See also https://www.wur.nl/nl/nieuws/De-Nederlandse-zeehond-Hollands-next-top-model-voor-onderzoek-klimaatverandering-op-Arctische-zeehonden.htm for a popular Dutch description.
The project will first develop an individual-based model for a data-rich species, namely the harbour seal in Dutch waters. This will be led by a postdoc in close collaboration with the PhD candidate. A specific focus of the individual-based model is to study how density-dependent competition drives space use and population dynamics. For example, if competition increases due to decreases in overall habitat availability what are strategies animals can employ to cope with such changes? And if members of a species disperse and ‘invade’ new regions, how does this affect the overall population dynamics? The resulting (generic) individual-based model will subsequently be adapted to arctic seal species, taking differences in life history and physiology into account. Information on the habitat preference and the circumpolar distribution of arctic seals will be mostly obtained from other arctic studies. In addition, this study will involve collating and analysing satellite images. Finally, the individual-based models will be used to investigate and visualise the potential effect of retreating sea ice on the arctic seal species under variable sea-ice extent scenarios.
We are looking for a highly motivated, quantitative ecologist, with knowledge of comparative animal physiology and (marine) animal ecology. The candidate should be able to parameterize how for example animal size influences thermoregulation, storage capacity and diving abilities. The candidate should have skills and experience with statistical software R and/or NetLogo. Furthermore, she or he should be able to work with large spatial data-set (e.g. using GIS). No fieldwork is explicitly included in the research project, but we will closely collaborate with international colleagues, and this will involve international research visits.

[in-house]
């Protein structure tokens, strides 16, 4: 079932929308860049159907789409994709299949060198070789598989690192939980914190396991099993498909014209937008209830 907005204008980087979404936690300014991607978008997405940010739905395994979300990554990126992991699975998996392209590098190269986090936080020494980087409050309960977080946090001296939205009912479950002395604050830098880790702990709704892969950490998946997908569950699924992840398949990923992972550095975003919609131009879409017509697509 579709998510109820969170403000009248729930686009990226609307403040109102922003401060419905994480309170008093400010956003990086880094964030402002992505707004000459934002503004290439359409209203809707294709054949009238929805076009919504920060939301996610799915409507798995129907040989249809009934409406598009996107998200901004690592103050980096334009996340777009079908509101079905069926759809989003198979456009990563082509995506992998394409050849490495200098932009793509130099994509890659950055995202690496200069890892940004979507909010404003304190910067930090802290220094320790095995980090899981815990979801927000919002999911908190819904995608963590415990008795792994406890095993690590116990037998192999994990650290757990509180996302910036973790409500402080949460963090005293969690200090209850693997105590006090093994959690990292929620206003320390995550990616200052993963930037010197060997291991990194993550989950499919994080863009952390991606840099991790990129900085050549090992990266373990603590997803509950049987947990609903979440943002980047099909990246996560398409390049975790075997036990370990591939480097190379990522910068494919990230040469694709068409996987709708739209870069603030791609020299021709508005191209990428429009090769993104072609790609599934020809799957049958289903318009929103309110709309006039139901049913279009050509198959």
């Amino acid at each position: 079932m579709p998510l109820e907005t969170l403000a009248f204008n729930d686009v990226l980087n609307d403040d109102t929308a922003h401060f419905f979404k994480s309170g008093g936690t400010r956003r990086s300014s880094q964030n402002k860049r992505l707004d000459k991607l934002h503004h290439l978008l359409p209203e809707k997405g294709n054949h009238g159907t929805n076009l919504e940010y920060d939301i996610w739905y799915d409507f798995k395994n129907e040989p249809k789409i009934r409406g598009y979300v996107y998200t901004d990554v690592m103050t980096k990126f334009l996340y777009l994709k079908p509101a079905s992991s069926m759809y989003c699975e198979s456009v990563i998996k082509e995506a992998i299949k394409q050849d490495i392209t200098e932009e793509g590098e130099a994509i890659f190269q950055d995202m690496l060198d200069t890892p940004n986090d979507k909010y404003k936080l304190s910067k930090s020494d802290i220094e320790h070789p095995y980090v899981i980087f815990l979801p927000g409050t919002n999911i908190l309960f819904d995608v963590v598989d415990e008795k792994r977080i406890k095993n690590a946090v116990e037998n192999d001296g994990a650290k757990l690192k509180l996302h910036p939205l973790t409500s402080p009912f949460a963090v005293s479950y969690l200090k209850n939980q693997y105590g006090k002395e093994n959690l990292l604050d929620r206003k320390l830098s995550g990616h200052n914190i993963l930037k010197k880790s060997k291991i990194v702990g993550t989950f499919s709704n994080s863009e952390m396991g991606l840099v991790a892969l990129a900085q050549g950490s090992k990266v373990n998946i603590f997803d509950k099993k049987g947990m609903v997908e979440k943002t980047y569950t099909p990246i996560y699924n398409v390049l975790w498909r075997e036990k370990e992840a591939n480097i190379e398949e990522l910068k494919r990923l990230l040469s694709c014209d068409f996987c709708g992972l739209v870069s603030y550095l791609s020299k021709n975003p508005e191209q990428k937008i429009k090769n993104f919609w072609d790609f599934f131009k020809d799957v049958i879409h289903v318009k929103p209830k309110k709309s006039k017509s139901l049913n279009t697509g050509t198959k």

Employment of this position at Royal NIOZ is by NWO (The Netherlands Organization of Scientific Research).We offer you a fulltime position for 4 years, a yearly 8% vacation allowance, 8.3% year-end bonus and flexible employment conditions. Our labour policies are based on the Collective Labour Agreement of Research Centres (WVOI). Cost of relocation and help with housing is provided by the Royal NIOZ. The work will be executed at NIOZ, Wageningen University and WMR.
For additional information about this vacancy, please contact dr. ir. Geert Aarts (scientist NIOZ/WUR), dr. Sophie Brasseur (scientist WUR), dr. ir. Henk van der Veer (department head COS at NIOZ) or Prof. dr. Wolf Mooij (professor WUR).
For additional information about the procedure, please contact Sigrid Moerbeek (senior HR advisor).
Interviews with pre-selected candidates will take place on October 8th or October 9th, 2018 on Texel or online (e.g., by Skype).
Learn more about the Department of Coastal Sciences here.